Title: The Invention of Hugo Cabret
Writer: Brian Selznick
Publisher: Scholastic Children’s Books (2007)
Bought at: Kinokuniya Ngee Ann City (SGD 37,60)
Age appropriate: 7 yo and up
I bought this book when I went to Singapore last year but I avoided reading it because I wanted so much to reserve it. I felt I didn’t have the heart to open its wrapper and flip into the beautiful pages. Does it make any sense? 😀
Anyway, I decided to read Hugo because I wanted to see the movie (I haven’t watched it, shame on me), and I think it’s better to tackle the book first before seeing it on screen.
What can I say? Brian Selznick is a pure genius. He could combine a wonderful storyline, some interesting historical facts, and magnificent pictures. I love the way he described this book: A novel in words and pictures. Because it’s true, some pictures replaced the words, but still became a perfect part of the story.
Hugo Cabret lives behind the walls of a train station in Paris. He was an orphan, his father died in a fire in the museum where he worked to maintain the clocks. Hugo was taken by his uncle to help him taking care of the clocks in the train station. But one day, Hugo’s uncle, who was a drunk, didn’t come to their place in the station and just disappeared.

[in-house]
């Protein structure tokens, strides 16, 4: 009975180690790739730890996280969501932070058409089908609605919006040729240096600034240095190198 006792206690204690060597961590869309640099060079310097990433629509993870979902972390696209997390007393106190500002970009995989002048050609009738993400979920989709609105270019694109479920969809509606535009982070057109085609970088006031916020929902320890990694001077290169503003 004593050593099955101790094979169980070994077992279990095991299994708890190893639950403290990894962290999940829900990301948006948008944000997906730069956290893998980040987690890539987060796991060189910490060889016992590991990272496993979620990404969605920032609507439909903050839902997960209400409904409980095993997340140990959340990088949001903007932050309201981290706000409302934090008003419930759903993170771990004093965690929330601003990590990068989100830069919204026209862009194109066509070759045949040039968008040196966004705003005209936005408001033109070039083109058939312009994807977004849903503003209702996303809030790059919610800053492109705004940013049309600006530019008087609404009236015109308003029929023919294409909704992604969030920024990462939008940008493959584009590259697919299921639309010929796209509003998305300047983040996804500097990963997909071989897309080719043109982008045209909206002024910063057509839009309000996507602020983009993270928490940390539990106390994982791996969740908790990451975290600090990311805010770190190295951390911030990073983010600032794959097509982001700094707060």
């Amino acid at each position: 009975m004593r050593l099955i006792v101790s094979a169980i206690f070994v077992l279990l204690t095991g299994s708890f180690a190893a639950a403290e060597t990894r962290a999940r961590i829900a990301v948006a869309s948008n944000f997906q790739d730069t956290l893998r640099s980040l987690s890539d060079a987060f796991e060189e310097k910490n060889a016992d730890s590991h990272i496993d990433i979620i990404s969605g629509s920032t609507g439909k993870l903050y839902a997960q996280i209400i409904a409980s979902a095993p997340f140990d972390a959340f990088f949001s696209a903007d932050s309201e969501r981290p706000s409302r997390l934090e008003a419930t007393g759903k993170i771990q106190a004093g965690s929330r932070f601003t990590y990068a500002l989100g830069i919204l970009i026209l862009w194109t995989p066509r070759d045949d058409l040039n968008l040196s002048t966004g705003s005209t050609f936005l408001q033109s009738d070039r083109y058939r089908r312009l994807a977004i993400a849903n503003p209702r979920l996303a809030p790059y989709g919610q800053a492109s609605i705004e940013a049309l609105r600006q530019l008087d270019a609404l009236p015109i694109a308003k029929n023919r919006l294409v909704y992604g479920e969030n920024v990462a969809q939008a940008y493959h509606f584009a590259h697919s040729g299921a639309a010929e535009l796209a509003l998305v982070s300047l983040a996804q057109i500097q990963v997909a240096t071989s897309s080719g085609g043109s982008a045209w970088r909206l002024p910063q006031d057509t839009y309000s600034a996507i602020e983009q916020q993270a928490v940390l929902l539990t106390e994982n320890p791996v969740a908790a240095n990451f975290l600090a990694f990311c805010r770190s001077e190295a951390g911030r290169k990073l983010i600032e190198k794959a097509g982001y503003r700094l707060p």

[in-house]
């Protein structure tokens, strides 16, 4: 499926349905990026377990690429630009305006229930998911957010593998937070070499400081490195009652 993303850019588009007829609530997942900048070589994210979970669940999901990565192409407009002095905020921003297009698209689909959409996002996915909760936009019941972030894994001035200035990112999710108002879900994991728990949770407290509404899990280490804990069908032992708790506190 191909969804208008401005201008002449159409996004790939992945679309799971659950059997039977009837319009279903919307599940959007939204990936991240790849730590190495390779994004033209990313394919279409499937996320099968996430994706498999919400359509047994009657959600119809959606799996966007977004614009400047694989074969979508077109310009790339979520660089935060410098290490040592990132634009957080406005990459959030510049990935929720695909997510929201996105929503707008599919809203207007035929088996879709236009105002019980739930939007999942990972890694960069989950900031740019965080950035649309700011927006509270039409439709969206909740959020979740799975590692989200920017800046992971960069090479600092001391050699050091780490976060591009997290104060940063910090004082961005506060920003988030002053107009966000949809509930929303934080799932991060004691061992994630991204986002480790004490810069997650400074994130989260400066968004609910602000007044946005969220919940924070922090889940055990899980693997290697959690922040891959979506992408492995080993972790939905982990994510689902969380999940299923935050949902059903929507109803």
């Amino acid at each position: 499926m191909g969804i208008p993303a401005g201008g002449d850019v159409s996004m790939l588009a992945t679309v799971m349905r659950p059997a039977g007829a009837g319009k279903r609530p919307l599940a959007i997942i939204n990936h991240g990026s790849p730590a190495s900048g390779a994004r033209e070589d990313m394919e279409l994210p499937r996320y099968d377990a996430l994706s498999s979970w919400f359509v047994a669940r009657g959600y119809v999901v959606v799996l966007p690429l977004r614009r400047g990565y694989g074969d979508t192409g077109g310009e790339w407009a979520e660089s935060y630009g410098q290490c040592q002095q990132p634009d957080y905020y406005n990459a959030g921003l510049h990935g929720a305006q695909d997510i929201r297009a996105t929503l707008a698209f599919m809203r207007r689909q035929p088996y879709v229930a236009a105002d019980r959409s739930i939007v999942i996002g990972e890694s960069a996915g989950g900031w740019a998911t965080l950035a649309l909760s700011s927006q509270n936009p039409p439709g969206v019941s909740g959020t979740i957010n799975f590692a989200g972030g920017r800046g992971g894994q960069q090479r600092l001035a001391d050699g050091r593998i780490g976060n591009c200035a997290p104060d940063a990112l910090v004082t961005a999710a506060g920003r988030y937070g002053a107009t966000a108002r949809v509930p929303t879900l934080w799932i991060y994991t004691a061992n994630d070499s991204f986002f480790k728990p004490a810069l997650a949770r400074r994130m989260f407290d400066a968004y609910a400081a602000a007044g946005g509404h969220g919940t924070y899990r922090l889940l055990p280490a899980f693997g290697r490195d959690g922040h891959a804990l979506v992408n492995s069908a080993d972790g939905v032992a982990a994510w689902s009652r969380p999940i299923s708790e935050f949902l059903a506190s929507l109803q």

Hugo had to take care of his own life, pretending to become his uncle and work by himself, stealing food from here and there. Hugo’s only consolation was a wind up figure, or automaton, that his father gave him before he died. Hugo believed that if he could repair the automaton, it will reveal a secret that could save his life. But things got complicated when Hugo’s life collided with a grumpy old man who owned a toy shop in the station, and somehow had a connection with the automaton. Helped by the old man’s adopted daughter, Hugo tried to open up the secret of the automaton- and enter the beautiful but sad secrets of the old man’s past.
This is a wonderful, simple story that could make you smile long after you close the book. I love how the narrative of this book flows beautifully between words and pictures, complimented each other flawlessly. The details of the pictures also mesmerized me. From the crowded station, the cold Parisian street, to the precise little parts of the clocks and automaton, they are all amazing!
I also love how Selznick included forgotten historical facts about the olden days cinema and film history, it really suited the tone of the book. I can’t wait to read Wonderstruck, another Selznick’s masterpiece, that is still wrapped neatly on my shelf, waiting to be discovered….